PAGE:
Suddenly, We Don’t Have Enough People

The stark implications of the global fertility collapse

J.K. Lund MS

--

Just a generation or so ago, a book entitled The Population Bomb, by Paul Ehrlich, sold millions of copies, continuing a long tradition of Malthusian doomsday forecasts. Ehrlich predicted that the world would soon be overpopulated, resulting in mass starvation and death. But the dire predictions did not come to pass. Instead, we face a new and greatly underappreciated risk: population collapse.

Malthulsian Doomdaying

There is a long history of Malthusian doomsdaying. The term itself is derived from the name of Thomas Robert Malthus, who at the beginning of the 19th century, famously theorized that since the population grew geometrically while food output grew linearly, mass starvation was an inevitable outcome for much of humanity.

Malthus made this prediction at a time when the population had just crossed 1 billion. Ehrlich’s book was released in 1968, by which time the population had more than tripled, yet no worldwide famines materialized. On the contrary, the global population has since more than doubled again, to some 8 billion people. Meanwhile, the global incidence of hunger and the frequency and severity of famines has declined dramatically.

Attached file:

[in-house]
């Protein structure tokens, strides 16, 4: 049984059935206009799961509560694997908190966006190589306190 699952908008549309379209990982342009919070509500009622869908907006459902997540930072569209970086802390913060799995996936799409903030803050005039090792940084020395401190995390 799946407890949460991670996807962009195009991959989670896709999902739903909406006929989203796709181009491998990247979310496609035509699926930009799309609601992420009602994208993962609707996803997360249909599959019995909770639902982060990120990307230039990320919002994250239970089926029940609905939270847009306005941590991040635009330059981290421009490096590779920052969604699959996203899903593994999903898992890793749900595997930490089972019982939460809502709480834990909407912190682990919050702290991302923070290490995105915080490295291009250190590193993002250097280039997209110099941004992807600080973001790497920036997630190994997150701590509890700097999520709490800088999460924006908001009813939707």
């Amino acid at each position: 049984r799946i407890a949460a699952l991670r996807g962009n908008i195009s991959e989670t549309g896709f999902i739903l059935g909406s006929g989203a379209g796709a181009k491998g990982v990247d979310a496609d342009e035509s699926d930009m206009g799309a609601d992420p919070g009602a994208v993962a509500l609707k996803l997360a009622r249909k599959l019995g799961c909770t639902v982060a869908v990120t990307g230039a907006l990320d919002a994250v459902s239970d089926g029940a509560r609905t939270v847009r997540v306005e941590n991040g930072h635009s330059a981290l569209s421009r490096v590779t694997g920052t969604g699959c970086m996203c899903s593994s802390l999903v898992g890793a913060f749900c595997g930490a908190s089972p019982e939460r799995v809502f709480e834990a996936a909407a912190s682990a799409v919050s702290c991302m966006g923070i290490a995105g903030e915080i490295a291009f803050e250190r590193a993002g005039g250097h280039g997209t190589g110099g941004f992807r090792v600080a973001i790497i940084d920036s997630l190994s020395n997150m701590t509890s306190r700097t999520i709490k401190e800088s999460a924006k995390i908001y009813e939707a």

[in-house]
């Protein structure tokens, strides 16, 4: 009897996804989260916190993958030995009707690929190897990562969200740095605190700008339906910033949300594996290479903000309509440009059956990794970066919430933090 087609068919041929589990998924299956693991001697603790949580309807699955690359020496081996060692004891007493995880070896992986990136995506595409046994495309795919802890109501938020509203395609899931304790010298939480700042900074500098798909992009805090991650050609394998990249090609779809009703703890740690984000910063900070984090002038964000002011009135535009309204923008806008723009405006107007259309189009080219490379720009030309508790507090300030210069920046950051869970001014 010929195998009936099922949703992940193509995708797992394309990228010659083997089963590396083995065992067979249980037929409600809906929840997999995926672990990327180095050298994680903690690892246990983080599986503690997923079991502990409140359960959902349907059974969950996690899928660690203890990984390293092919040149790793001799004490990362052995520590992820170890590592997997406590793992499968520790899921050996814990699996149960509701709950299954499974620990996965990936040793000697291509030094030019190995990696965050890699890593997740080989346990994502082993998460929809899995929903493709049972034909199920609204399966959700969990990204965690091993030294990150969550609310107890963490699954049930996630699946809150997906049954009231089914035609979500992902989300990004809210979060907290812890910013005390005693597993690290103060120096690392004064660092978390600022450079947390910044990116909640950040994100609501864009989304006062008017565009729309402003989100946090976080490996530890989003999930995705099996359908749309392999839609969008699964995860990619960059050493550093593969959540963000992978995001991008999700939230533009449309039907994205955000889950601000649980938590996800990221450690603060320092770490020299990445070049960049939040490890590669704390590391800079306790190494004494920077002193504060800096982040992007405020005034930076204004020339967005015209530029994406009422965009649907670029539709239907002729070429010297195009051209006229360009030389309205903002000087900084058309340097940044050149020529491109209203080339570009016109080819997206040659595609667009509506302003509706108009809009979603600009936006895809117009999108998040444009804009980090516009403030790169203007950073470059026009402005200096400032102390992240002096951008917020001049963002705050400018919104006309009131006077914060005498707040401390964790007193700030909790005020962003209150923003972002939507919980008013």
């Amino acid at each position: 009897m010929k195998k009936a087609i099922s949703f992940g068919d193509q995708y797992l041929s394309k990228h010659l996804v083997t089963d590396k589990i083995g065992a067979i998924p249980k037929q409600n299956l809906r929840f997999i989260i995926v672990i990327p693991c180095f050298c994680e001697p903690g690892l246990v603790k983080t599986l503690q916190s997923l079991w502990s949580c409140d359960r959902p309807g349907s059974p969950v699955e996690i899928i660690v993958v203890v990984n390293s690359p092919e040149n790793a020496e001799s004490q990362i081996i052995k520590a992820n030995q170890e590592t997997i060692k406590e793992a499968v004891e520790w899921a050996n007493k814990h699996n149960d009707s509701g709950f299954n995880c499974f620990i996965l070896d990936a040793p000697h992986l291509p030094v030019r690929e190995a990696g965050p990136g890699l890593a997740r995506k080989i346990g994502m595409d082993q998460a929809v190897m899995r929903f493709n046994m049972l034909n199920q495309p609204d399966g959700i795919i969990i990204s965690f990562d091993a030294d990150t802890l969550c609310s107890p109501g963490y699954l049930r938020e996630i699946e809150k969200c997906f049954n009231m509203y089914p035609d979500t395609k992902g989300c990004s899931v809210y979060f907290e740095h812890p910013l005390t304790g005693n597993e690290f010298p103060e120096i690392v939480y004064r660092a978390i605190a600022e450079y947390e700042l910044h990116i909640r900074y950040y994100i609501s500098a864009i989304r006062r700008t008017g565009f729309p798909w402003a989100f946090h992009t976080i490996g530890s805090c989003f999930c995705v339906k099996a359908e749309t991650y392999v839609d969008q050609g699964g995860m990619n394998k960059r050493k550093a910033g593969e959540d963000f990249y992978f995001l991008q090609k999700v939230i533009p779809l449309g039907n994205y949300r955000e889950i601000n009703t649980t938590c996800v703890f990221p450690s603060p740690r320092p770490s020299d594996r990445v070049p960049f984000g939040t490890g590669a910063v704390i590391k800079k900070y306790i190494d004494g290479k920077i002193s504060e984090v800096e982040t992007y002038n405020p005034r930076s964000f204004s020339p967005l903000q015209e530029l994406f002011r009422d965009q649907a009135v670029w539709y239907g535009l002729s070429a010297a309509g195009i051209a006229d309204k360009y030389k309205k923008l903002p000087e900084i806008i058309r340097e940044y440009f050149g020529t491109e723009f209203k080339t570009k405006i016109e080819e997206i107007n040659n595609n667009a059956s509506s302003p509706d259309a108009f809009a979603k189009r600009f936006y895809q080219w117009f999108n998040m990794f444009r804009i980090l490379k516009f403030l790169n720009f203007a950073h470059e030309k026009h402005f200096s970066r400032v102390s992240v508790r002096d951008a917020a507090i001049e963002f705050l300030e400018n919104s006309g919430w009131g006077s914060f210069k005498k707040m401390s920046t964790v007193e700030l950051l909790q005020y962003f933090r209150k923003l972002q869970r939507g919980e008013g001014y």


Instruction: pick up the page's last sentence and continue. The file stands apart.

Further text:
Malthusian reasoning appears sound enough, so why were these forecasts so wrong? There are a number of factors to consider, but the first among them is that Malthusians missed the mark on fertility, or the number of children born per woman. Instead of remaining constant, it steadily declined as countries developed and living standards improved.

In times past, it was accepted that a large fraction of children would not live past the age of five. Families preferred to have many children as a kind of “insurance” for their old age. But economic/technological development greatly reduced child mortality rates worldwide. Meanwhile, growing opportunities for women in the workforce raised the opportunity cost of having children.

As a consequence, the global fertility rate peaked around 1965, at just over 5 children per woman. Since then, it has been in steady decline and is now down to just 2.3. Note, a fertility rate of 2.1 is considered to be the minimum threshold…

--

--

J.K. Lund MS

Risk Manager/Author | I research Human Progress and how to build a better future.